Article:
If you want pictures and autographs with Bryant Friday night, make sure you go right now to get your ticket. The autograph ticket will cost you just a $15 donation to Living Classrooms Foundation. (ALL proceeds go to the Living Classrooms Foundation.) Get your tickets now, there are a ton of rowdy Ravens fans in Harford County that will be out in full force.

Later Friday night, Glenn Clark and Nestor Aparicio will wander down Route 40 to Exscape Nightclub for a huge orange celebration. Between 8:30 and 10:30, we’ll be rooting on the Birds as they battle the Yankees with a FREE taco bar and $5 Orange Crush Machados. As if that wasn’t enough, every single person who stops by to see us between 8:30 and 10:30 will walk away with a very awesome “Crush Davis” t-shirt courtesy of The Zone Superstore. See a look at the back of the shirt below. Another rumor? There are also girls at Exscape Night Club.

SATURDAY:

Our tradition of taking Baltimore Orioles fans on the road continues, as our Orange Roadtrip to The Bronx to see the Birds battle the Yanks departs White Marsh at 7am. It’s a tremendous chance for you to root on the O’s in an ALDS rematch against a team they’re fighting with again this year for a postseason spot. The trip is just $119 per person and includes the ride up and back, ticket, beer/soda/breakfast/snacks. With an afternoon start, the bus should return at a very reasonable time.

Here’s trip down memory lane to our first ever trip to the new Yankee Stadium…

Keep all of this in mind as you prepare for your Labor Day weekend. It’s going to be a ton of fun throughout Charm City (and beyond) for the WNST crew. Look forward to seeing you around!

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ARoid HOF Plaque

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A-Roid is Special

Posted on 18 August 2013 by Tom Federline

Alex Rodriguez is special in his own mind and to the thousands of nieve Yankee fans that still support him. He is so special, he has been allowed to put his inevitable suspension on hold. He is so special, he is still playing baseball and he is still getting paid. He is so special, MLB is not even going to hear his case until November/December of this year, (after post season). Why is that? The 12 other suspended players accepted their defeat, accepted their guilt. You caught us, suspend us without pay (we don’t need all that ridculous cash anyway), and BTW thank you for enforcing this now. That way we can have a vacation and then return for the playoffs. Review all of the above, as it presents more evidence that professional sports “Is Fixed”.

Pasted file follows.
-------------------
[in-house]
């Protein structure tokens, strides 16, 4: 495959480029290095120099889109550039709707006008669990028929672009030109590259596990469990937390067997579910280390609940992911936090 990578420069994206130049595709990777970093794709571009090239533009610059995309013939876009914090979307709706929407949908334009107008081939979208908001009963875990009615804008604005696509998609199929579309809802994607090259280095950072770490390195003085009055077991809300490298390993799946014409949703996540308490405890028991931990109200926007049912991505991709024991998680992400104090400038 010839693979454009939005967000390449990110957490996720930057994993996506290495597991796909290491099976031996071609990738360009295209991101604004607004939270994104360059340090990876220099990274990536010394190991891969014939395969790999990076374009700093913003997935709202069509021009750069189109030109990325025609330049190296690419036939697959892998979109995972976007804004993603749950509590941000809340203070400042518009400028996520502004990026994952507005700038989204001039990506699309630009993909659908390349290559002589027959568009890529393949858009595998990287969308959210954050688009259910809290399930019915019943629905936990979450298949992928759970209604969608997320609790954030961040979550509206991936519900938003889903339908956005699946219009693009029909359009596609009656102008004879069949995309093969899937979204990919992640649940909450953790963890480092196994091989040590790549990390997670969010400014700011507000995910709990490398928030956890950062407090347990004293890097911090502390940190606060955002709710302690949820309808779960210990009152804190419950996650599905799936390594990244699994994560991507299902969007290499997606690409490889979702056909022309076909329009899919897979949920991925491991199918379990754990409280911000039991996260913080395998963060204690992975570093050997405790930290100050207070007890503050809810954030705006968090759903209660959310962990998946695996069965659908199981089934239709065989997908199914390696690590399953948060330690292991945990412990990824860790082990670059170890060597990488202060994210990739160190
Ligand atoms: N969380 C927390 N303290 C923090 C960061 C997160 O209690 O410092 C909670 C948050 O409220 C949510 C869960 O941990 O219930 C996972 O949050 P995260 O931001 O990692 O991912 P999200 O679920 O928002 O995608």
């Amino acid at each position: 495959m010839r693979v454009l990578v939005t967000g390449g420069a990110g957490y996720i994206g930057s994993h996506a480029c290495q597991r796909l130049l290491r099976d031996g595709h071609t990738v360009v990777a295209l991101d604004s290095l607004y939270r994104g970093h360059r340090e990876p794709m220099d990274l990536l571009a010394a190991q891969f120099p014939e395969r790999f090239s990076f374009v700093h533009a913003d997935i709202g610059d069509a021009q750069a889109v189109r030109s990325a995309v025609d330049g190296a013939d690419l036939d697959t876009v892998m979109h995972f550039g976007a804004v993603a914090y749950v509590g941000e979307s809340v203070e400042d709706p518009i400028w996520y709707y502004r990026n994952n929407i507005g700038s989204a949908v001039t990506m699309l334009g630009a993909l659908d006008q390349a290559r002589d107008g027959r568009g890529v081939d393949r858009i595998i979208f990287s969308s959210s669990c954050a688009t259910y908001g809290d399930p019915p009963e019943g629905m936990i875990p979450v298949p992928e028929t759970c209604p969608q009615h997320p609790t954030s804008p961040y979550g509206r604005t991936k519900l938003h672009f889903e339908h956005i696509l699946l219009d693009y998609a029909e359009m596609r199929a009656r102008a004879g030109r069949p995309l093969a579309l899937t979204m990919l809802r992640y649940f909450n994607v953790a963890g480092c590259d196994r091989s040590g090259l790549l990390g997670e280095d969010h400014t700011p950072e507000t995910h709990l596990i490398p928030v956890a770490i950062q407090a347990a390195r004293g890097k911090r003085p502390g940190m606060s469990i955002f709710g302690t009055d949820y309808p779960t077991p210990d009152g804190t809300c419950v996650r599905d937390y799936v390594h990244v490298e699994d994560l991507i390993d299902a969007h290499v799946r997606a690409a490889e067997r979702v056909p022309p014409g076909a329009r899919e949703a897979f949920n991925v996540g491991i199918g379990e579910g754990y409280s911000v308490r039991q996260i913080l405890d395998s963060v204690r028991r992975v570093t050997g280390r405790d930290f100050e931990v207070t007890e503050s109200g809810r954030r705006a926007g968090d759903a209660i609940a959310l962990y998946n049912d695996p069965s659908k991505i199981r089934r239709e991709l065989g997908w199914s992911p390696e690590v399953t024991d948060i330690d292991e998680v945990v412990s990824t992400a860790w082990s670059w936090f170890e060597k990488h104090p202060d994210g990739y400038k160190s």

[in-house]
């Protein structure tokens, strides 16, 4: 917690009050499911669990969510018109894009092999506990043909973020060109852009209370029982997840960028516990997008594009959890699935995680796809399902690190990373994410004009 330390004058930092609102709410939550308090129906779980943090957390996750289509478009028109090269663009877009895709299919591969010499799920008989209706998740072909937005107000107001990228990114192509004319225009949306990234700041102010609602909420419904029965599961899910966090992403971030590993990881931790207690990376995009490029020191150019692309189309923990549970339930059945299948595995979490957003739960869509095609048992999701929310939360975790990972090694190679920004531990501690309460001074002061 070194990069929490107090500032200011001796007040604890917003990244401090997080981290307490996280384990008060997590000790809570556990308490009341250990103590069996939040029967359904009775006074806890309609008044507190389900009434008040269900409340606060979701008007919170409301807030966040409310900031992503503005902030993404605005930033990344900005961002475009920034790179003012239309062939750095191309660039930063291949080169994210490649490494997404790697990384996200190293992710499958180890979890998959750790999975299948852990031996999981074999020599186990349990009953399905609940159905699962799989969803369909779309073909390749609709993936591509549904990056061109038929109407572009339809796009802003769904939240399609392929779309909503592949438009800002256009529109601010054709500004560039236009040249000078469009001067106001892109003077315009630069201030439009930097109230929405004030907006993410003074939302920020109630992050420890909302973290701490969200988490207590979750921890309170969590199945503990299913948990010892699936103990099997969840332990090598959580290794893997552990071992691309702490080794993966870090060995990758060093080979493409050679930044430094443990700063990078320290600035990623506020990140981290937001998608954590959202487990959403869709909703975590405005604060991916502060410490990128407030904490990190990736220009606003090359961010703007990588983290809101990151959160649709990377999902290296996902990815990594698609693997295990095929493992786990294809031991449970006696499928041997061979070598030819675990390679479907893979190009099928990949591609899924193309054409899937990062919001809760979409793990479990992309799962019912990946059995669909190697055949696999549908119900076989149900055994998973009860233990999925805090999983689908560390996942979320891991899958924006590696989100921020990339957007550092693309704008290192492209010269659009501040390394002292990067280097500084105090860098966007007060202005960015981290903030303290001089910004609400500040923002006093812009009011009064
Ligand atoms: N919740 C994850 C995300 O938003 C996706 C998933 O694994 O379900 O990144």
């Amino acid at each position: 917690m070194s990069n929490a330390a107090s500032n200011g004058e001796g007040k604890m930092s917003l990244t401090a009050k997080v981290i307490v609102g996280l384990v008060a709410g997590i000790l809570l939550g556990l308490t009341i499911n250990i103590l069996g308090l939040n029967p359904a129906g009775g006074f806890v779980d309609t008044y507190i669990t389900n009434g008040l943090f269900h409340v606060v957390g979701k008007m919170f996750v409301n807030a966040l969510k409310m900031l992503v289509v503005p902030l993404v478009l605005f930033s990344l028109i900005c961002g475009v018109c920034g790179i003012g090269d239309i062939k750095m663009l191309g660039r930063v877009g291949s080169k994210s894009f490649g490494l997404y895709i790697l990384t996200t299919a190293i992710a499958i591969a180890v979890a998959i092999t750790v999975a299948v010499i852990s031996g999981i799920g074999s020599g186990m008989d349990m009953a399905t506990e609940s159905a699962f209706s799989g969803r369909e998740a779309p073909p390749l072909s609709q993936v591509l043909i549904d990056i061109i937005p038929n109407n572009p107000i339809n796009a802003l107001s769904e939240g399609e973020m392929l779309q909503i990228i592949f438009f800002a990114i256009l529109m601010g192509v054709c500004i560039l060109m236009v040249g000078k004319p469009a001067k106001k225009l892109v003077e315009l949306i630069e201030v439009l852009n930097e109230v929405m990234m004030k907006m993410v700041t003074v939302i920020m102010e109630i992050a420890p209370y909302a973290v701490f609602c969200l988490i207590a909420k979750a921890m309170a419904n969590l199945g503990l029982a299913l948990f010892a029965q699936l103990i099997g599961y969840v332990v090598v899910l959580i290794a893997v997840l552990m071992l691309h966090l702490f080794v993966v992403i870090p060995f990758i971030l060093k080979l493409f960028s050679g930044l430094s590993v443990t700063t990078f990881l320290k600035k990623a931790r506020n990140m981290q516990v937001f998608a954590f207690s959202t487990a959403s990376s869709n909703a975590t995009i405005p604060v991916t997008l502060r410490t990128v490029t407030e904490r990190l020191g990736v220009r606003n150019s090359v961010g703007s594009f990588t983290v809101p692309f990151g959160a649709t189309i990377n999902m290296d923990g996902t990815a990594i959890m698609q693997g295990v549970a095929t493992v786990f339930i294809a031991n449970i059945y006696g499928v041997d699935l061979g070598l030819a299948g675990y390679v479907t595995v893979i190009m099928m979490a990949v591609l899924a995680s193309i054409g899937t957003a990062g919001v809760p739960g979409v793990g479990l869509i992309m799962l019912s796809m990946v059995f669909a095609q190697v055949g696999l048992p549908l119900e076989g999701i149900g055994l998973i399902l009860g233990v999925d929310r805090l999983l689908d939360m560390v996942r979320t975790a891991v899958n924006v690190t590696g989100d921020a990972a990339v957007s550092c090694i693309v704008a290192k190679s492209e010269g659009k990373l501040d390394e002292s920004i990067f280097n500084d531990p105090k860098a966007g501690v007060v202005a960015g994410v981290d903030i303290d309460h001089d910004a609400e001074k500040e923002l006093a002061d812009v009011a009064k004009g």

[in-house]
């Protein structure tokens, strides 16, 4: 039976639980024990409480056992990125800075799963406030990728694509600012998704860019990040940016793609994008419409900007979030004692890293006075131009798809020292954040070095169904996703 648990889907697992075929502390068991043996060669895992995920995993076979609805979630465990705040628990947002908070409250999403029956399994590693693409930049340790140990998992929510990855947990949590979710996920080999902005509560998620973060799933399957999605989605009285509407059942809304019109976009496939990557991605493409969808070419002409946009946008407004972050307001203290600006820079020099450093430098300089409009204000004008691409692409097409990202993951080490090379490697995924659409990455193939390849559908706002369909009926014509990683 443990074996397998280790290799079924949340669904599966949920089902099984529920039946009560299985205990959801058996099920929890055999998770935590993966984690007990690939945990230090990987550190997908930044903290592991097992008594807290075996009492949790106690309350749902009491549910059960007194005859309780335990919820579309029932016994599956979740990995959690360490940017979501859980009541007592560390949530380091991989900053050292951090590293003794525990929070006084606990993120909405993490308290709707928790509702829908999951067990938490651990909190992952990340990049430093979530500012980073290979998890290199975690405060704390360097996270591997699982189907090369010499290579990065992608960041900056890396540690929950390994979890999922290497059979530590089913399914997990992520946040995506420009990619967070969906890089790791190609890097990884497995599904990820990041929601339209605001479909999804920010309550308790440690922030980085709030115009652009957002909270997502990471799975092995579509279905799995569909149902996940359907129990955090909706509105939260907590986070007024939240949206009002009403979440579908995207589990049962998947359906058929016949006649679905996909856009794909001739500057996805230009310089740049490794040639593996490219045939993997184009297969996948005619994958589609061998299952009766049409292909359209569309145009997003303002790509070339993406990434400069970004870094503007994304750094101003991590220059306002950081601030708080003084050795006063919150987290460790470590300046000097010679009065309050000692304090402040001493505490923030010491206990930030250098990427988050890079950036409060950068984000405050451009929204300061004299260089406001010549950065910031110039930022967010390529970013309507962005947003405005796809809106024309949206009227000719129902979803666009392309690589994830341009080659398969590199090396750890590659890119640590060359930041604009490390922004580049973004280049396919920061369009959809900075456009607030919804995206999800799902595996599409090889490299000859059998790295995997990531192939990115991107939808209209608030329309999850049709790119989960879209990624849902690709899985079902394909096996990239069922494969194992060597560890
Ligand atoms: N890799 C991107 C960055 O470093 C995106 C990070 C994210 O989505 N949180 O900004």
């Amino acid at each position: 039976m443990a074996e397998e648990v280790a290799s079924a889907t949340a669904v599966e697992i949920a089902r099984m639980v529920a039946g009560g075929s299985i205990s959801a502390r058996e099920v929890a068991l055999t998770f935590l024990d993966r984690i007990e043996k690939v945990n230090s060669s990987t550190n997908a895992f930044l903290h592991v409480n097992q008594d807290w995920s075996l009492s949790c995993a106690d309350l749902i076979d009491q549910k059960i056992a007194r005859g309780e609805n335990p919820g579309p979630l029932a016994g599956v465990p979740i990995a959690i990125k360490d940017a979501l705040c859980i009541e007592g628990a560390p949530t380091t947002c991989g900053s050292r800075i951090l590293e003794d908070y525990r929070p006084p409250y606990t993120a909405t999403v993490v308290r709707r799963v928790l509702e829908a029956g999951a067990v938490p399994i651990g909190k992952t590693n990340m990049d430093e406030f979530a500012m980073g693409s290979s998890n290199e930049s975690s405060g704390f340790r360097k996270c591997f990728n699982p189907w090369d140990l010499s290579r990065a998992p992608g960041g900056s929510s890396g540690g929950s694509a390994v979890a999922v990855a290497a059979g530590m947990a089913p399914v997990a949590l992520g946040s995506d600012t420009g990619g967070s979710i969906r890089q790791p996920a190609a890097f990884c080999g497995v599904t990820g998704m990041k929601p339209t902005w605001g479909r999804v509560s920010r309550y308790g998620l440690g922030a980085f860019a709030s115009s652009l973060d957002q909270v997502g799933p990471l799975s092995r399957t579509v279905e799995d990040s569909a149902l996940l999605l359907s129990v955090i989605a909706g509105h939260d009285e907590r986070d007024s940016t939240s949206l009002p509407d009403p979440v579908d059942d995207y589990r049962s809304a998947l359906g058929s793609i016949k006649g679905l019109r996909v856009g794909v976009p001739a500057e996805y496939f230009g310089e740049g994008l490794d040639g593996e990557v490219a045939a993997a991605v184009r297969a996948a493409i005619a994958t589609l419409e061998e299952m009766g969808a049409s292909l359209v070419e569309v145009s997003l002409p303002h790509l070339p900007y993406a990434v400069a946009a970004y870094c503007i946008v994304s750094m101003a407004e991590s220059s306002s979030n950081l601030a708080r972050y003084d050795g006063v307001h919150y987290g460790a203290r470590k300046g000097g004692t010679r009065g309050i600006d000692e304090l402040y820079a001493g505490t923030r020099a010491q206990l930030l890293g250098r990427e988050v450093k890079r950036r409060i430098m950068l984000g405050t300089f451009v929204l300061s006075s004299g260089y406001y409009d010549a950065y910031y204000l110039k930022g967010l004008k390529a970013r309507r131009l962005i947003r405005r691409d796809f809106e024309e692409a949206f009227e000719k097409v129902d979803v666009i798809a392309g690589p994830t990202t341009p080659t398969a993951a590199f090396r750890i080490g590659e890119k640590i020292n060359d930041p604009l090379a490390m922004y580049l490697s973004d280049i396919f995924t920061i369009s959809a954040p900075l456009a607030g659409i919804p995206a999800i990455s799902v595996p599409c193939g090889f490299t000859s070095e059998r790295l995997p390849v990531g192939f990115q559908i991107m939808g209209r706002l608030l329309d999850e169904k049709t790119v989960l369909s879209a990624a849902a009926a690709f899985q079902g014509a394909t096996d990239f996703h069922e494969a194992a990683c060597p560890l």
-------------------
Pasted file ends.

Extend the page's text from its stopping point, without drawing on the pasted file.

A-roid, could you just do us all a favor and “Don’t Come Around Here No More” – (Tom Petty). You make me sick. If you never show your face again in Baltimore or at Camden Yards – our city and our experience at the stadium is better for it. Just go away. Don’t even stop by and pick up Brady for one last butt PED injection. You have tarnished the game of baseball. In this Steroid Era (1990-Present), you and the other 70% fellow needle sticking butt buddies, have managed to place doubt whenever excellence is being achieved, i.e. currently the Orioles own Chris Davis.

Chris Davis has offered is two cents on any allegations directed at him by addressing talk about chasing the single season Home Run record. Not verbatum – but here’s the jist – “The only record I’m concerned about is Roger Maris’ 61. The others don’t count.” Those are my sentiments and more than likely the sentiments of all true baseball fans. Hopefully Davis is not pulling a Rafeal Palmeiro. Hopefully he is legit. Hopefully Albert Pujols is legit. Hopefully Bryce Harper and Mike Trout are legit. What are your thoughts? Here’s mine – thanks to Bud Selig, the players union and MLB – they are all guilty. And if they have not tested positive, they are the ones with the good agents, they are the ones paying off the right people at the testing labs. I don’t know what happened with A-roid and his 28 million a year. Maybe Biogenesis got to greedy with A-roids’ name on the list and the buy-off price got to high. That’s why the other 12 had to surrender.

It’s just not right. It’s all fixed, plus one. Meaning – it’s “all fixed” with performance enhancing drugs simply adding salt into baseballs wound. A-Roid is special and pretty and rich. Kinda makes you a little envious of A-roid. It makes me so envious – it makes me gag. Which I almost did, last Sunday. I can tell you one thing, I’m glad I did not have a heavy object in my hand or I would have been out buying a new television this past week.